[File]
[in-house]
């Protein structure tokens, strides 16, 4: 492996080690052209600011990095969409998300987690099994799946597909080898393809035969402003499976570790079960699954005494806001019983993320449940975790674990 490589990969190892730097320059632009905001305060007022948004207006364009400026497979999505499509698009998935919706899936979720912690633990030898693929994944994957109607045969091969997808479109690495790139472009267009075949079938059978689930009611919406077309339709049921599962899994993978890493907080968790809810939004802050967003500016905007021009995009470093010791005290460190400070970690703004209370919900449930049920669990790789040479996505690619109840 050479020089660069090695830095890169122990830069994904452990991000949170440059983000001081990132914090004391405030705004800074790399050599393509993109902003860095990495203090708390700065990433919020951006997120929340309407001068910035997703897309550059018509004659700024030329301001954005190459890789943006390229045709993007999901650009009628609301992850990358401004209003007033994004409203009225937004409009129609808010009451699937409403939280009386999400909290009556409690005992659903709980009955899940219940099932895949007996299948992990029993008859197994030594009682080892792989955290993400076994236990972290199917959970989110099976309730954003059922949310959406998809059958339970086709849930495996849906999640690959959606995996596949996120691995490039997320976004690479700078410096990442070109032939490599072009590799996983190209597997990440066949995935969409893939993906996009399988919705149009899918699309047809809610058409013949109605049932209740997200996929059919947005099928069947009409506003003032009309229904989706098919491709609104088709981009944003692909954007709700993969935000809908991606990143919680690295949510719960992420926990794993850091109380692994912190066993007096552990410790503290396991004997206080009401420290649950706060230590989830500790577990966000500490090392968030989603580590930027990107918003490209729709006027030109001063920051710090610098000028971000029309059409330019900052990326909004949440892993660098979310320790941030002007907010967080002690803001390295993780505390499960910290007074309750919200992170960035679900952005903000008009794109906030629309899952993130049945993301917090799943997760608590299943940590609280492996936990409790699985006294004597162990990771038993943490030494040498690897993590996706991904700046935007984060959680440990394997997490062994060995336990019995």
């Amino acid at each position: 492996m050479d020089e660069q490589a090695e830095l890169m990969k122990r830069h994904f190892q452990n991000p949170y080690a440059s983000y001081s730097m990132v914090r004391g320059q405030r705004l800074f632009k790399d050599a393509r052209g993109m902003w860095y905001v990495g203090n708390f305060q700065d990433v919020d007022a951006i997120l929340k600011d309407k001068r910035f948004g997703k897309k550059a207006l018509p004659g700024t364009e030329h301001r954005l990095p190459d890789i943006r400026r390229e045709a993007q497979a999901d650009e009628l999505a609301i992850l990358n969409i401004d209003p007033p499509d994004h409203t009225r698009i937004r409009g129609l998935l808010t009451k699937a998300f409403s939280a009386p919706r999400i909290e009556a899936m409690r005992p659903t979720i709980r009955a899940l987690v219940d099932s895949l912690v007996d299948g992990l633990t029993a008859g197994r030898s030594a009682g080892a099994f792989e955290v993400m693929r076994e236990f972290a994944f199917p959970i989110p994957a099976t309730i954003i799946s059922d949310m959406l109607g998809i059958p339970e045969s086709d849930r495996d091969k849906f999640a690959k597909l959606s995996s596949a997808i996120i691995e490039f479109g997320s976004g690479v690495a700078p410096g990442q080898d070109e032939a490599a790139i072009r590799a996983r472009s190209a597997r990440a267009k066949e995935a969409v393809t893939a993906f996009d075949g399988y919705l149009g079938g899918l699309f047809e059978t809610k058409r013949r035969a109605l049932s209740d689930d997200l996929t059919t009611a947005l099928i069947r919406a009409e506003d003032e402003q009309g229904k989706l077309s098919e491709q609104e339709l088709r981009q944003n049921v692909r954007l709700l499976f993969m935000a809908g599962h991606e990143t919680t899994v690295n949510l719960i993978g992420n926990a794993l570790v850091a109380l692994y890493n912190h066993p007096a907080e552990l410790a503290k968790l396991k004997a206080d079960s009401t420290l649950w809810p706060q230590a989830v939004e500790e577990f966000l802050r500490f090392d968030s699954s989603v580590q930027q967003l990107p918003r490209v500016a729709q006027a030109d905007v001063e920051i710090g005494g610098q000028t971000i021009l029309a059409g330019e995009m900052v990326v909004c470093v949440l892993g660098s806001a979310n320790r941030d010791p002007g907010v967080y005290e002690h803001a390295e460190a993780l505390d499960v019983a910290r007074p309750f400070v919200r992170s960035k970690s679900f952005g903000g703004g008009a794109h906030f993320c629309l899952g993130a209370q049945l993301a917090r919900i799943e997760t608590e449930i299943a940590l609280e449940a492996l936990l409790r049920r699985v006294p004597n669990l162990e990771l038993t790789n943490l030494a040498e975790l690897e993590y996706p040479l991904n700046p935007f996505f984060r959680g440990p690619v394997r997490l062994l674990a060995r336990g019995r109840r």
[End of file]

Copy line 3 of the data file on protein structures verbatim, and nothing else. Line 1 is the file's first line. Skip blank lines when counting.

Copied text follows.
């Amino acid at each position: 492996m050479d020089e660069q490589a090695e830095l890169m990969k122990r830069h994904f190892q452990n991000p949170y080690a440059s983000y001081s730097m990132v914090r004391g320059q405030r705004l800074f632009k790399d050599a393509r052209g993109m902003w860095y905001v990495g203090n708390f305060q700065d990433v919020d007022a951006i997120l929340k600011d309407k001068r910035f948004g997703k897309k550059a207006l018509p004659g700024t364009e030329h301001r954005l990095p190459d890789i943006r400026r390229e045709a993007q497979a999901d650009e009628l999505a609301i992850l990358n969409i401004d209003p007033p499509d994004h409203t009225r698009i937004r409009g129609l998935l808010t009451k699937a998300f409403s939280a009386p919706r999400i909290e009556a899936m409690r005992p659903t979720i709980r009955a899940l987690v219940d099932s895949l912690v007996d299948g992990l633990t029993a008859g197994r030898s030594a009682g080892a099994f792989e955290v993400m693929r076994e236990f972290a994944f199917p959970i989110p994957a099976t309730i954003i799946s059922d949310m959406l109607g998809i059958p339970e045969s086709d849930r495996d091969k849906f999640a690959k597909l959606s995996s596949a997808i996120i691995e490039f479109g997320s976004g690479v690495a700078p410096g990442q080898d070109e032939a490599a790139i072009r590799a996983r472009s190209a597997r990440a267009k066949e995935a969409v393809t893939a993906f996009d075949g399988y919705l149009g079938g899918l699309f047809e059978t809610k058409r013949r035969a109605l049932s209740d689930d997200l996929t059919t009611a947005l099928i069947r919406a009409e506003d003032e402003q009309g229904k989706l077309s098919e491709q609104e339709l088709r981009q944003n049921v692909r954007l709700l499976f993969m935000a809908g599962h991606e990143t919680t899994v690295n949510l719960i993978g992420n926990a794993l570790v850091a109380l692994y890493n912190h066993p007096a907080e552990l410790a503290k968790l396991k004997a206080d079960s009401t420290l649950w809810p706060q230590a989830v939004e500790e577990f966000l802050r500490f090392d968030s699954s989603v580590q930027q967003l990107p918003r490209v500016a729709q006027a030109d905007v001063e920051i710090g005494g610098q000028t971000i021009l029309a059409g330019e995009m900052v990326v909004c470093v949440l892993g660098s806001a979310n320790r941030d010791p002007g907010v967080y005290e002690h803001a390295e460190a993780l505390d499960v019983a910290r007074p309750f400070v919200r992170s960035k970690s679900f952005g903000g703004g008009a794109h906030f993320c629309l899952g993130a209370q049945l993301a917090r919900i799943e997760t608590e449930i299943a940590l609280e449940a492996l936990l409790r049920r699985v006294p004597n669990l162990e990771l038993t790789n943490l030494a040498e975790l690897e993590y996706p040479l991904n700046p935007f996505f984060r959680g440990p690619v394997r997490l062994l674990a060995r336990g019995r109840r």